·       Value of shares on transfer?

·       Triggering circumstances?

·       Consent required? Voting?

If a family member then wishes to sell to, or acquire shares from another family member, the principles contained in the Family Constitution, and the legal formalities contained in the Shareholder Agreement between all shareholders, should make the process predictable, understandable, and fair.

Ideally, business families develop, agree, and regularly review their long-term plans together, both as a family, and as individuals.  Family Plans should include individual financial plans that provide families with clear indications of the financial health, and the future financial needs and intentions, of key family members.

To be forewarned is to be forearmed.

If the family is already embroiled in conflict over the transfer of ownership rights, a series of facilitated conversations, designed to elicit individual needs and interests, may help the negotiation of an acceptable deal, and the development of standard terms applicable to all future deals.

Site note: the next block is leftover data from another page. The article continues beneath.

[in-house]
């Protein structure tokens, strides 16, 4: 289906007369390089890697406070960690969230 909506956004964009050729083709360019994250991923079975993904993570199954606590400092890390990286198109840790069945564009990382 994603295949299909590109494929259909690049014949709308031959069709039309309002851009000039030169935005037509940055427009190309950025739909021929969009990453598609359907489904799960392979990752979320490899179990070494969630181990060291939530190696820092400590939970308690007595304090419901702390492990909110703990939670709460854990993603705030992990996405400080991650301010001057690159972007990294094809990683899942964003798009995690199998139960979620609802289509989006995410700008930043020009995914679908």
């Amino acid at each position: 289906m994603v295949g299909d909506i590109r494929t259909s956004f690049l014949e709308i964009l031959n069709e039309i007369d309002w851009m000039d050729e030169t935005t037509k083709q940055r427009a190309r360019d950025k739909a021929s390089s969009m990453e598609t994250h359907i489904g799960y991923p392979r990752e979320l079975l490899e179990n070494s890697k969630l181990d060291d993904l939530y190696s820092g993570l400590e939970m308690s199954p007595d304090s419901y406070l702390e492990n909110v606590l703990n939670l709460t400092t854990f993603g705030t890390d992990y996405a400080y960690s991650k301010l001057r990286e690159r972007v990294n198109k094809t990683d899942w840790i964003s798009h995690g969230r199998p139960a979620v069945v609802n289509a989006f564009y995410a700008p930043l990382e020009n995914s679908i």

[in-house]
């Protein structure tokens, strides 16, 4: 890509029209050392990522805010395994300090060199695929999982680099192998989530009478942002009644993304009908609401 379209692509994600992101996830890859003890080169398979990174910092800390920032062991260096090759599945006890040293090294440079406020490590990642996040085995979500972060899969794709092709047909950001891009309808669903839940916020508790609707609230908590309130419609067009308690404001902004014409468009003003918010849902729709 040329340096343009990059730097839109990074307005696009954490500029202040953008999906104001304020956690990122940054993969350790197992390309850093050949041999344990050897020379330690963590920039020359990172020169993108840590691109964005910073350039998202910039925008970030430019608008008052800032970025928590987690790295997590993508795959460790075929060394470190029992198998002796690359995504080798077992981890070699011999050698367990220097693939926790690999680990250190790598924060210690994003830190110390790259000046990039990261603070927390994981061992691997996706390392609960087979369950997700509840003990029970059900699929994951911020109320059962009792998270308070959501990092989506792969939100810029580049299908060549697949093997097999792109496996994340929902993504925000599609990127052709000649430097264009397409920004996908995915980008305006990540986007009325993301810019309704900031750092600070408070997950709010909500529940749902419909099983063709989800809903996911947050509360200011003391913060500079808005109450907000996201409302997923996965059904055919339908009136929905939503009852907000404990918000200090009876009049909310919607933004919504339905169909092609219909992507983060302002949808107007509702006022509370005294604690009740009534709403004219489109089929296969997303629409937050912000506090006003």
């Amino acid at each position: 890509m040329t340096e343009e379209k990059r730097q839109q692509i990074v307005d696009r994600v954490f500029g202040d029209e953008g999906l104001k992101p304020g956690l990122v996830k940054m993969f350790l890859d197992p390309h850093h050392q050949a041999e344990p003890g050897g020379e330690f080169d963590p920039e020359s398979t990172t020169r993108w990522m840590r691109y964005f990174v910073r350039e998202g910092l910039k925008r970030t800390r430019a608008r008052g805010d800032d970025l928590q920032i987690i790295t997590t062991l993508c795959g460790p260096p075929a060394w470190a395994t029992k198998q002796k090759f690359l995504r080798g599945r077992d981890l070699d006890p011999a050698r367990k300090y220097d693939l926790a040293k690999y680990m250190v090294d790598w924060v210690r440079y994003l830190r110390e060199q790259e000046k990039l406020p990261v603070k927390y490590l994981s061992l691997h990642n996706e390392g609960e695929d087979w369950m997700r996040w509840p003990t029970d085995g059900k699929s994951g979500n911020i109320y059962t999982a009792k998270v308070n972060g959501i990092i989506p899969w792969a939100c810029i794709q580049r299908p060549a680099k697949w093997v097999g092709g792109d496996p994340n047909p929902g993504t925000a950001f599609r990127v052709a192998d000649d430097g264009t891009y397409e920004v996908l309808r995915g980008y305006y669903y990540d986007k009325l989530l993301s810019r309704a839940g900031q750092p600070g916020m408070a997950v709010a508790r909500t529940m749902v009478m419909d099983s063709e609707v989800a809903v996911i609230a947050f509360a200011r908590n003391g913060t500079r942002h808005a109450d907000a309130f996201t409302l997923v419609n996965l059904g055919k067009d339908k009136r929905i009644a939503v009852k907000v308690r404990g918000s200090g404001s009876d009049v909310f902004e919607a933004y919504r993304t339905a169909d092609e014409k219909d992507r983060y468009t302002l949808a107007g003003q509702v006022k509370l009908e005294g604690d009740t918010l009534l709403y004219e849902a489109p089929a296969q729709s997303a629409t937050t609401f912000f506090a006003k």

The form of the deal should closely align with the family’s agreed, long-term goals.


  • Discuss and define the family’s values and long-term goals. In particular, clarify whether the family has an ownership or a stewardship culture.
  • Develop long-term Family Plans, along with individual financial plans.
  • Consider the likelihood of individual needs to “cash out” at some future time – to fund travel, acquire assets (beach house), fund retirement, etc. The family can then plan together for a one-off, generational “liquidity event” that allows an entire generation to take money out of the business for personal use, while leaving enough behind to keep the business going, while satisfying stewardship responsibilities towards following generations.
  • Agree mechanisms that allow transfer of ownership on what feels like a fair and appropriate basis.

Leave a Reply

Your email address will not be published. Required fields are marked *